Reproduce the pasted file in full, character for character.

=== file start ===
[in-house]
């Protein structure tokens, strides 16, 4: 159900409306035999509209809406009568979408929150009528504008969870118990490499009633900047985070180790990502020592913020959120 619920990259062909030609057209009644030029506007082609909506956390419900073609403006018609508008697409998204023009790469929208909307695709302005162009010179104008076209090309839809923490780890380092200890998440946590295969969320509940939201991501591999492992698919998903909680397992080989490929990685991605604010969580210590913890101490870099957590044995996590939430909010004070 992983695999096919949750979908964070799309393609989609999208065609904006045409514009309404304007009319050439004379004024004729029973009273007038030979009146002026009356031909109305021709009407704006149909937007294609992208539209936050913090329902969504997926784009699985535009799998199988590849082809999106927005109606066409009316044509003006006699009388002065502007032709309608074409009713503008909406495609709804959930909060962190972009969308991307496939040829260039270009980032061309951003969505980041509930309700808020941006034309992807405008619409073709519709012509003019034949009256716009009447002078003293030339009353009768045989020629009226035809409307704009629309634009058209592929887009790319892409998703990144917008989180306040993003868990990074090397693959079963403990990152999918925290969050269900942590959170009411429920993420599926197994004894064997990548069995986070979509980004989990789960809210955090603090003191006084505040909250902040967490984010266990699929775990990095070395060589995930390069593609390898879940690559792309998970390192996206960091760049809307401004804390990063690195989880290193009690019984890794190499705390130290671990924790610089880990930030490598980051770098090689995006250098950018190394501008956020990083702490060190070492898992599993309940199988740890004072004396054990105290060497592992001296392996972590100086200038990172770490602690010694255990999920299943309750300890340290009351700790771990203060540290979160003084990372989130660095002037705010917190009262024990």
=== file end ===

[in-house]
């Protein structure tokens, strides 16, 4: 159900409306035999509209809406009568979408929150009528504008969870118990490499009633900047985070180790990502020592913020959120 619920990259062909030609057209009644030029506007082609909506956390419900073609403006018609508008697409998204023009790469929208909307695709302005162009010179104008076209090309839809923490780890380092200890998440946590295969969320509940939201991501591999492992698919998903909680397992080989490929990685991605604010969580210590913890101490870099957590044995996590939430909010004070 992983695999096919949750979908964070799309393609989609999208065609904006045409514009309404304007009319050439004379004024004729029973009273007038030979009146002026009356031909109305021709009407704006149909937007294609992208539209936050913090329902969504997926784009699985535009799998199988590849082809999106927005109606066409009316044509003006006699009388002065502007032709309608074409009713503008909406495609709804959930909060962190972009969308991307496939040829260039270009980032061309951003969505980041509930309700808020941006034309992807405008619409073709519709012509003019034949009256716009009447002078003293030339009353009768045989020629009226035809409307704009629309634009058209592929887009790319892409998703990144917008989180306040993003868990990074090397693959079963403990990152999918925290969050269900942590959170009411429920993420599926197994004894064997990548069995986070979509980004989990789960809210955090603090003191006084505040909250902040967490984010266990699929775990990095070395060589995930390069593609390898879940690559792309998970390192996206960091760049809307401004804390990063690195989880290193009690019984890794190499705390130290671990924790610089880990930030490598980051770098090689995006250098950018190394501008956020990083702490060190070492898992599993309940199988740890004072004396054990105290060497592992001296392996972590100086200038990172770490602690010694255990999920299943309750300890340290009351700790771990203060540290979160003084990372989130660095002037705010917190009262024990």